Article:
The Stamp Duty Land Tax (SDLT) rise has finally arrived! It is a big change affecting anyone buying an additional property and even those who are simply moving house. As usual the law is pretty complicated so we have broken it down here to make it a little easier for you to digest!
What is SDLT?
SDLT must be paid by anyone buying a property or land in England, Wales or Northern Ireland, costing above £125,000 for residential properties and £150,000 for non-residential land and properties.
How has SDLT changed?
Last month higher SDLT rates were introduced for those buying additional homes, including buy-to-let properties, second homes and additional properties bought for relatives to live in.
The New Rates
Rates are charged on additional properties purchased, based on the band that the property value falls into.
Band SDLT rate
£0* – £125k 3%
£124k – £250k 5%
£250k – £925k 8%
£925k – £1.5m 13%
£1.5m + 15%
*Transactions under £40,000 are not subject to the higher rates.
Which Stamp Duty rate applies?
Here is an overview of the details that you will need to consider if you are buying another property. It is very important that you make sure you understand your situation, whether you are thinking of buying or selling.
- Selling your previous main residence within 3 years of buying your new one will entitle you to a refund on the higher SDLT rate- but you must claim it within a certain time window.
- If your spouse already owns a property and you then also buy one, you will have to pay the higher rate. However, if they then sell theirs, you may be able to get refunded.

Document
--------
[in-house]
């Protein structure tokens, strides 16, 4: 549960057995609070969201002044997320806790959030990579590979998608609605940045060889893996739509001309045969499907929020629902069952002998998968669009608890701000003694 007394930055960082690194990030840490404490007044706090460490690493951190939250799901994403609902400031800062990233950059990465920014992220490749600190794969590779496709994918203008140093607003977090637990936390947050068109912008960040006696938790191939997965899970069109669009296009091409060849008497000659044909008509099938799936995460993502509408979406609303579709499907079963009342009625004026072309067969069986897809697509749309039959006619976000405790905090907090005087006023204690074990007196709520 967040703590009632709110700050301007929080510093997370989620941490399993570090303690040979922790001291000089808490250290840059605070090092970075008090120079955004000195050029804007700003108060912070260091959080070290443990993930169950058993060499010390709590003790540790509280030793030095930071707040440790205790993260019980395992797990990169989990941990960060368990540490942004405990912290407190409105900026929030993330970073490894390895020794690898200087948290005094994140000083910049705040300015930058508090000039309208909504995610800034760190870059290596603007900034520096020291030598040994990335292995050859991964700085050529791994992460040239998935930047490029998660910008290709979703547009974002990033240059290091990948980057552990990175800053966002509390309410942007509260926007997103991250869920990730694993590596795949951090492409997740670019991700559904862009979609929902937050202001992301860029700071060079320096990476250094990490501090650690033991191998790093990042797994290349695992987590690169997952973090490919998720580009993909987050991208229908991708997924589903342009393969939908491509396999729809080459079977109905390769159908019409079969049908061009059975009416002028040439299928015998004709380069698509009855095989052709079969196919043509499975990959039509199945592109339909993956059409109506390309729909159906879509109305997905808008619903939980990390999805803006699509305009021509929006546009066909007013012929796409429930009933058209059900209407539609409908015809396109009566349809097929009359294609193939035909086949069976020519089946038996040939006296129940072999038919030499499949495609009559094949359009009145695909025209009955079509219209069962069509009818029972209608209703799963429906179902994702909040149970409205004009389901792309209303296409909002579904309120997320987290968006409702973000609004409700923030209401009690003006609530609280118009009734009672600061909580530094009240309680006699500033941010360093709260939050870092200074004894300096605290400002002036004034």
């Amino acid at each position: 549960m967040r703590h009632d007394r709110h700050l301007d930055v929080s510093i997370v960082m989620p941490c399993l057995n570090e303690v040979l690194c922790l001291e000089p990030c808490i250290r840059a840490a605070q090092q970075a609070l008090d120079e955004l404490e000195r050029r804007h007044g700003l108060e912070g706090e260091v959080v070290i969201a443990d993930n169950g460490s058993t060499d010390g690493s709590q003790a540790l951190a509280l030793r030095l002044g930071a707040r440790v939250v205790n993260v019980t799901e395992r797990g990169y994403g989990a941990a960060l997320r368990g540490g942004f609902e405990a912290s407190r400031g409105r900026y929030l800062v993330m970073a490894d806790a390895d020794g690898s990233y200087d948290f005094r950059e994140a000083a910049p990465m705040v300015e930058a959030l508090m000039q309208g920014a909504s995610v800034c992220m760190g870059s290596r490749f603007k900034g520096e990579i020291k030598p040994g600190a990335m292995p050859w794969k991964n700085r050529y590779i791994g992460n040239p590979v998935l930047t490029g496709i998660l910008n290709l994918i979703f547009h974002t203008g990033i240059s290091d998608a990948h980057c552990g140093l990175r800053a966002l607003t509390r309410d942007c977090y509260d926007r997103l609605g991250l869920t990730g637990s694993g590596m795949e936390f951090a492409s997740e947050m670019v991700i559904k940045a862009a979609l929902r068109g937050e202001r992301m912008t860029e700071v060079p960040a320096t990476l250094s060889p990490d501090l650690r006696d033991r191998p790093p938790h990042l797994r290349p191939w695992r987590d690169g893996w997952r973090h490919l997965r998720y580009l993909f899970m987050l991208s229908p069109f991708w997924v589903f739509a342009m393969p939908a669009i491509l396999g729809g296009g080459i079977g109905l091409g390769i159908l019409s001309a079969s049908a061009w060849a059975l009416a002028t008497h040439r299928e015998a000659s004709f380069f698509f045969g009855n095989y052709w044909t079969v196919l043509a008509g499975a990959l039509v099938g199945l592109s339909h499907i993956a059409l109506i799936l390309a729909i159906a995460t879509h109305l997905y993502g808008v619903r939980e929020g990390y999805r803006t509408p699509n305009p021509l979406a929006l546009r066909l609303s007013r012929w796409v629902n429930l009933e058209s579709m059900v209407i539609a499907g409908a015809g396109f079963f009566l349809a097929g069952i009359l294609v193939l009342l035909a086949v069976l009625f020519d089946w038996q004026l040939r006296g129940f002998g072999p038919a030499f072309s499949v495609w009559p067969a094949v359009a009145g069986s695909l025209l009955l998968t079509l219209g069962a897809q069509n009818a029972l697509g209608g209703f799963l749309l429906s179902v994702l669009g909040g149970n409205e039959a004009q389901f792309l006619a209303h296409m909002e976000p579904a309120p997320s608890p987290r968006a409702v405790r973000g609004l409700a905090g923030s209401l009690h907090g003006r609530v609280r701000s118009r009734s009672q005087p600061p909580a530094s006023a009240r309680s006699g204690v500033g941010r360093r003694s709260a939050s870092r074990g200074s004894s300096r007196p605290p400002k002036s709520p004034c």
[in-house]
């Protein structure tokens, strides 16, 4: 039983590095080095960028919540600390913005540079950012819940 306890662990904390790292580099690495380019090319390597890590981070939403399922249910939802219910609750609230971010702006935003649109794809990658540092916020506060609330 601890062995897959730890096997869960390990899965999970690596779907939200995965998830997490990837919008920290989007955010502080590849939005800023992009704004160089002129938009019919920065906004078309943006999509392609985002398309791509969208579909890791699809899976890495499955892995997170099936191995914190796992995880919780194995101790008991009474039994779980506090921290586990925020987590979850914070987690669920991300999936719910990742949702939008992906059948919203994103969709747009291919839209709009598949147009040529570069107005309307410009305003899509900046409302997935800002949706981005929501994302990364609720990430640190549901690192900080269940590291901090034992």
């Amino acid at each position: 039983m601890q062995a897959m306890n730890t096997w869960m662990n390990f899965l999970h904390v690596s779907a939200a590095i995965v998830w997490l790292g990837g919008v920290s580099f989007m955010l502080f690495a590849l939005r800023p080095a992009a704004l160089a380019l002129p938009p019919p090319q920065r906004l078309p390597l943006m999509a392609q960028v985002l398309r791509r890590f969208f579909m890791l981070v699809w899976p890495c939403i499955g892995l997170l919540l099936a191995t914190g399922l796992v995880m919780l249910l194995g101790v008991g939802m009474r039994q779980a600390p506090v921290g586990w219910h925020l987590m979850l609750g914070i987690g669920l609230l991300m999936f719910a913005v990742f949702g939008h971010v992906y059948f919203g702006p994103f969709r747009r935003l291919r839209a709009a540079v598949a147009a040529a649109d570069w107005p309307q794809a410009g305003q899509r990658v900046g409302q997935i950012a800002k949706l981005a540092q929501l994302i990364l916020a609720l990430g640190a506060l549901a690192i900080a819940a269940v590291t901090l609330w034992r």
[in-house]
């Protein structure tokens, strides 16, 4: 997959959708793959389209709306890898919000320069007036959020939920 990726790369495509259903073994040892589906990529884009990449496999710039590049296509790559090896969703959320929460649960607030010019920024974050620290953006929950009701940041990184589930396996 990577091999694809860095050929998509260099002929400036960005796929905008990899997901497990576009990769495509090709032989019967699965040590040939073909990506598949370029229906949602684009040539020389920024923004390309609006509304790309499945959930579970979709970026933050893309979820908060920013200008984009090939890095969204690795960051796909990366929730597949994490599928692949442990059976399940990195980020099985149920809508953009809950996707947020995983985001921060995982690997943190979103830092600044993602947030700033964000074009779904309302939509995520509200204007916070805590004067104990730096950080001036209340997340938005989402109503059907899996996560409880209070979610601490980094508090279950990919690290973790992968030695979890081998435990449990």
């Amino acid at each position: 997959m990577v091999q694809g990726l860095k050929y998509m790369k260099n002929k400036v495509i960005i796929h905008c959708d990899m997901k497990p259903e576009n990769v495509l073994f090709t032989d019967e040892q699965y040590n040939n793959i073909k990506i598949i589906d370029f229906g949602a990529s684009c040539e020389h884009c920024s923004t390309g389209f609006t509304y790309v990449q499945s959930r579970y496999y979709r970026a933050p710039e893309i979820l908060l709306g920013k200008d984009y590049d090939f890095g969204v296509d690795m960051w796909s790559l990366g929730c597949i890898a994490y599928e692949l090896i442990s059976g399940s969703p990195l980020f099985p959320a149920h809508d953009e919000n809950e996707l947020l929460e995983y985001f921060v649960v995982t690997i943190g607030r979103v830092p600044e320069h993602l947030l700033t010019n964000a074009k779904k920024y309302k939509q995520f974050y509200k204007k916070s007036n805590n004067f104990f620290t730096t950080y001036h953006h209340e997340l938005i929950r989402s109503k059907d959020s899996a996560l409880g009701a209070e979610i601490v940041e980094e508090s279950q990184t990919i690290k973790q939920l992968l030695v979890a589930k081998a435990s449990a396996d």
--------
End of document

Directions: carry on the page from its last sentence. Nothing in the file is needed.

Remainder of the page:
- Parting spouses will pay the higher rate if one buys a new property to facilitate the separation. Once again, a refund may be claimed if the main residence is sold within 3 years.
- In the case of joint purchases, the higher rates will be paid if any individual owns another property, providing they are not replacing their main residence. Owning one residential property at the end of the transaction day will exempt you from the higher rate. There are however special rules which apply where there are joint purchasers and advice tailored to individual circumstances should always be obtained.
- First time buyers purchasing their first property or home owners moving from one main residence to another on the same day will be unaffected by the higher rates.
- Company purchasers of residential properties will have to pay the higher tax rate no matter what the circumstances are.
- A small share in a property which has been inherited within 3 years of a purchase will not be taken into account in determining whether a buyer is purchasing an additional residential property.
- Property owned internationally will be counted when establishing ‘additional properties’.
- Residential properties or beneficial interests in land valued below £40,000 will not be taken into account and the higher SDLT rates will not be applied.
- Non-residential properties will not be subject to the higher rates. (Mixed use properties are generally viewed as non-residential.)
- Multiple residential properties purchased in a single or linked transaction may be eligible for lower rates or tax relief.
- A trustee buying a property on behalf of beneficiaries may have to pay the higher rates, depending on several factors. They should get advice regarding their specific circumstances.